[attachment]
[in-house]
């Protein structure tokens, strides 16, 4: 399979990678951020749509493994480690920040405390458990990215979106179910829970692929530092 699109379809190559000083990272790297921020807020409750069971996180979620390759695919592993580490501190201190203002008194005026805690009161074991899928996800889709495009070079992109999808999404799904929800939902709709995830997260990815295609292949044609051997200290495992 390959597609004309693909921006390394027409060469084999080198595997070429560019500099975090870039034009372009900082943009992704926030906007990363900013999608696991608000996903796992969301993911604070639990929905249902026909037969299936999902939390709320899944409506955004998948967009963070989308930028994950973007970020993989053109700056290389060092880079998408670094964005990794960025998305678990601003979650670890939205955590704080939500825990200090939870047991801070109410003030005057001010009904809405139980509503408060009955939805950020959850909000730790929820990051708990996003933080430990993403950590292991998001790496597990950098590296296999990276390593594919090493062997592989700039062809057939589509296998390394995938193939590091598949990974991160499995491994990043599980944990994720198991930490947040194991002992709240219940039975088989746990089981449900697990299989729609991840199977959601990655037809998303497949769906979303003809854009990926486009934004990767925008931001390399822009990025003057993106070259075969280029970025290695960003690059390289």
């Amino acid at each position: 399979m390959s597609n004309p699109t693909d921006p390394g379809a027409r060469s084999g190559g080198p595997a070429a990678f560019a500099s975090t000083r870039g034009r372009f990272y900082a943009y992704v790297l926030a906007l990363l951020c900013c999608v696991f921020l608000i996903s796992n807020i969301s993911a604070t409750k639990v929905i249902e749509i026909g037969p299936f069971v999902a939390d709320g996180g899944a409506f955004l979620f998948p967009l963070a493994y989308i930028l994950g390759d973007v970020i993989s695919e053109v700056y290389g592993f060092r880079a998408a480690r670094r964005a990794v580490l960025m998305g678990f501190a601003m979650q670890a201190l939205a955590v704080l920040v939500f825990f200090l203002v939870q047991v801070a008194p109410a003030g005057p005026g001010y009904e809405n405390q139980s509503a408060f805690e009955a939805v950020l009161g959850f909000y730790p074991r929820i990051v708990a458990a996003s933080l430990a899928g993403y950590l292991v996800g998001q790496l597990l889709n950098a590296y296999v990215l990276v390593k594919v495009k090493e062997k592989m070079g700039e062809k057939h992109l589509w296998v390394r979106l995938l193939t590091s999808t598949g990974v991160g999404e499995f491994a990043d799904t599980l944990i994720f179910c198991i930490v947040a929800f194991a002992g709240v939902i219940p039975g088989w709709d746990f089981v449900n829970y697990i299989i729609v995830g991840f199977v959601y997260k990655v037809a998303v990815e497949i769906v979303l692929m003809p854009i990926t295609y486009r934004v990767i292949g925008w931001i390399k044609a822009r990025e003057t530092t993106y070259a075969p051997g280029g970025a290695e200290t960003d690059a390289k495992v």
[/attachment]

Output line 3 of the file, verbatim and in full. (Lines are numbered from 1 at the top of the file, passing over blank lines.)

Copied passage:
């Amino acid at each position: 399979m390959s597609n004309p699109t693909d921006p390394g379809a027409r060469s084999g190559g080198p595997a070429a990678f560019a500099s975090t000083r870039g034009r372009f990272y900082a943009y992704v790297l926030a906007l990363l951020c900013c999608v696991f921020l608000i996903s796992n807020i969301s993911a604070t409750k639990v929905i249902e749509i026909g037969p299936f069971v999902a939390d709320g996180g899944a409506f955004l979620f998948p967009l963070a493994y989308i930028l994950g390759d973007v970020i993989s695919e053109v700056y290389g592993f060092r880079a998408a480690r670094r964005a990794v580490l960025m998305g678990f501190a601003m979650q670890a201190l939205a955590v704080l920040v939500f825990f200090l203002v939870q047991v801070a008194p109410a003030g005057p005026g001010y009904e809405n405390q139980s509503a408060f805690e009955a939805v950020l009161g959850f909000y730790p074991r929820i990051v708990a458990a996003s933080l430990a899928g993403y950590l292991v996800g998001q790496l597990l889709n950098a590296y296999v990215l990276v390593k594919v495009k090493e062997k592989m070079g700039e062809k057939h992109l589509w296998v390394r979106l995938l193939t590091s999808t598949g990974v991160g999404e499995f491994a990043d799904t599980l944990i994720f179910c198991i930490v947040a929800f194991a002992g709240v939902i219940p039975g088989w709709d746990f089981v449900n829970y697990i299989i729609v995830g991840f199977v959601y997260k990655v037809a998303v990815e497949i769906v979303l692929m003809p854009i990926t295609y486009r934004v990767i292949g925008w931001i390399k044609a822009r990025e003057t530092t993106y070259a075969p051997g280029g970025a290695e200290t960003d690059a390289k495992v």